Bladder stones simply put are stones inside the urinary bladder. They are also called vesical calculus. Like other stones in the urinary tract, bladder stones are composed of minerals excreted in the urine. They most commonly form when the bladder is not able to completely empty and some residual urine remains behind. Over time this urine gets concentrated which can also happen in periods of dehydration. As a result of urine concentration, the minerals get deposited which in turn form a nidus for stone formation. Over time these mineral deposits increase in size to form large stones.
Most of the times bladder stones are silent i.e. they do not cause any trouble. They are incidentally discovered on getting an ultrasound or an X-ray for some other problems. But at times they can cause problems such as:
In most cases, bladder stones are, to begin with, small kidney stones. These stones pass from the kidney through ureters and enter the bladder. When such stones are unable to come out from the urine passage they grow in size over time due to further mineral deposits around the stone. In other cases whenever there is an obstruction to the outflow of urine from the bladder there is some amount of residual urine in the bladder at all times. This urine tends to get infected and also there is a concentration of urine leading to deposition of mineral crystals which form stones. The causes of outflow obstruction/incomplete emptying of the bladder are many such as;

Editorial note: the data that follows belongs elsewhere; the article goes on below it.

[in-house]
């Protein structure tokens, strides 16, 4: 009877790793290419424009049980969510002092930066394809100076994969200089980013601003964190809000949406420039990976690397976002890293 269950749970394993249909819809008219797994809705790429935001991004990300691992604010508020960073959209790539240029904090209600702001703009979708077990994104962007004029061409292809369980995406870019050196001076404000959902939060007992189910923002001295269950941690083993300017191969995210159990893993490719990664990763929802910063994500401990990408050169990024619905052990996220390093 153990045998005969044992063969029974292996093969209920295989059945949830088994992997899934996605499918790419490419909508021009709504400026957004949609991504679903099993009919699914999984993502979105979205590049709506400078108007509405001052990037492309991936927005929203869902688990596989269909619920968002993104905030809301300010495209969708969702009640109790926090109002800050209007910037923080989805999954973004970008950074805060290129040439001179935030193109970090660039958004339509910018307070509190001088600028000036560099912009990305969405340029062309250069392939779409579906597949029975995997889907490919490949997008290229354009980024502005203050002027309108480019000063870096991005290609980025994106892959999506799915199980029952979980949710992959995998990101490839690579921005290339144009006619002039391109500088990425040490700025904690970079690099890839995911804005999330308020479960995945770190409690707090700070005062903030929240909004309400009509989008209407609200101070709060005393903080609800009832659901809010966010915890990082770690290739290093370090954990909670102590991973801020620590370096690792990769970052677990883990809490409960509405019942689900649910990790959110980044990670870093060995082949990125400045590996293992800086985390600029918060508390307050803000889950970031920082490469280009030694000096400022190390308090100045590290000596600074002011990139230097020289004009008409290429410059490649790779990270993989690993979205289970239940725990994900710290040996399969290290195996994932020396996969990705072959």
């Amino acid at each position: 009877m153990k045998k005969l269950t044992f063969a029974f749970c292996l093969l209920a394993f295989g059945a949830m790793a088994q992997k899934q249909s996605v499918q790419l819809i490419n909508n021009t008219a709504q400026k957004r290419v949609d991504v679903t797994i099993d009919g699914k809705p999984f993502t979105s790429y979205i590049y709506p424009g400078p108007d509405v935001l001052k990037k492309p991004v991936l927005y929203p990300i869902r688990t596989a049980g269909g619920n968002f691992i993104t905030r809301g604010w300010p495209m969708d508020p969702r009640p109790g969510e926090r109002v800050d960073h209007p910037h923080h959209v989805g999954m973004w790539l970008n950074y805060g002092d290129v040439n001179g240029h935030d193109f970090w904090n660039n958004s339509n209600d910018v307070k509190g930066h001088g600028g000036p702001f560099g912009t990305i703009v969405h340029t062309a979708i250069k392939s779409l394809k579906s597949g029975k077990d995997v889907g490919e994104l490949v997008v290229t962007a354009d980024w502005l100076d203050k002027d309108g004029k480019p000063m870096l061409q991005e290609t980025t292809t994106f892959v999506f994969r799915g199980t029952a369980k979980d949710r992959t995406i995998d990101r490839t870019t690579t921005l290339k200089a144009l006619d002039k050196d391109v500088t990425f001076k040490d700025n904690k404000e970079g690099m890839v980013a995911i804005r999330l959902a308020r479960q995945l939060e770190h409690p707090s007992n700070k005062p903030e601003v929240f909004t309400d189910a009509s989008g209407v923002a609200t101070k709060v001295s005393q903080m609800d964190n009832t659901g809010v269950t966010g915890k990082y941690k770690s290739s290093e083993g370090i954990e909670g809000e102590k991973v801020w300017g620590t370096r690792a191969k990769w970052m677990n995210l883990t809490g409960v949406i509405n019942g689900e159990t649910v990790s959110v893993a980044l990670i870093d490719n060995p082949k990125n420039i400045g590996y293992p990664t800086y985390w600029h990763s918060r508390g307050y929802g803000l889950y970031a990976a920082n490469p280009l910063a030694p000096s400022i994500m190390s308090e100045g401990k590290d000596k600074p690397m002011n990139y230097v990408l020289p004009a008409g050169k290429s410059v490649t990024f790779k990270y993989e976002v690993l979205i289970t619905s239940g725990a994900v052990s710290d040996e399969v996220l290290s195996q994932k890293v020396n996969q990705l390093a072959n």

Your treating urologist after listening to your symptoms and physical examination may suspect the presence of bladder stones and may order a few tests to confirm the diagnosis.
Once diagnosed the bladder stones can be dealt with endoscopically or by open surgical methods.
Bladder stones are caused by a myriad of medical conditions. But some general precautions should be followed to prevent the formation or recurrence of bladder stones such as;